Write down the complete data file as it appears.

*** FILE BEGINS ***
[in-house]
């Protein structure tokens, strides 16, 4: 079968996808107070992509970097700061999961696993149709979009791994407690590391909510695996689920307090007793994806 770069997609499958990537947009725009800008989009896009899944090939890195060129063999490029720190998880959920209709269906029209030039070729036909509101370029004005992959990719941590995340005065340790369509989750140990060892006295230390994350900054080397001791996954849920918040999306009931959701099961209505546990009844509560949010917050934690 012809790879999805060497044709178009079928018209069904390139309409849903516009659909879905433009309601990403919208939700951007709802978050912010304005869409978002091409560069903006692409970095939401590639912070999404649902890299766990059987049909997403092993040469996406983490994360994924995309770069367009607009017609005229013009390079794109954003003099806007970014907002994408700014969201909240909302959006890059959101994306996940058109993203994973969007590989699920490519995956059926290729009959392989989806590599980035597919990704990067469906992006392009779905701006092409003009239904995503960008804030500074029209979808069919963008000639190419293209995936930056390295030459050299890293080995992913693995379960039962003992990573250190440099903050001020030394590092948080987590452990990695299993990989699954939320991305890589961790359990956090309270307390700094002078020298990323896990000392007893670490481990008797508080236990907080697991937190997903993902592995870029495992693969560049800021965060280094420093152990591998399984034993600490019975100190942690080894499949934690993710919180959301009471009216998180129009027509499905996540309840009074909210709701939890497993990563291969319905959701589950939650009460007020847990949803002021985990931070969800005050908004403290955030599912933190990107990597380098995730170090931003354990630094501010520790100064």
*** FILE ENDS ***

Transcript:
[in-house]
């Protein structure tokens, strides 16, 4: 079968996808107070992509970097700061999961696993149709979009791994407690590391909510695996689920307090007793994806 770069997609499958990537947009725009800008989009896009899944090939890195060129063999490029720190998880959920209709269906029209030039070729036909509101370029004005992959990719941590995340005065340790369509989750140990060892006295230390994350900054080397001791996954849920918040999306009931959701099961209505546990009844509560949010917050934690 012809790879999805060497044709178009079928018209069904390139309409849903516009659909879905433009309601990403919208939700951007709802978050912010304005869409978002091409560069903006692409970095939401590639912070999404649902890299766990059987049909997403092993040469996406983490994360994924995309770069367009607009017609005229013009390079794109954003003099806007970014907002994408700014969201909240909302959006890059959101994306996940058109993203994973969007590989699920490519995956059926290729009959392989989806590599980035597919990704990067469906992006392009779905701006092409003009239904995503960008804030500074029209979808069919963008000639190419293209995936930056390295030459050299890293080995992913693995379960039962003992990573250190440099903050001020030394590092948080987590452990990695299993990989699954939320991305890589961790359990956090309270307390700094002078020298990323896990000392007893670490481990008797508080236990907080697991937190997903993902592995870029495992693969560049800021965060280094420093152990591998399984034993600490019975100190942690080894499949934690993710919180959301009471009216998180129009027509499905996540309840009074909210709701939890497993990563291969319905959701589950939650009460007020847990949803002021985990931070969800005050908004403290955030599912933190990107990597380098995730170090931003354990630094501010520790100064």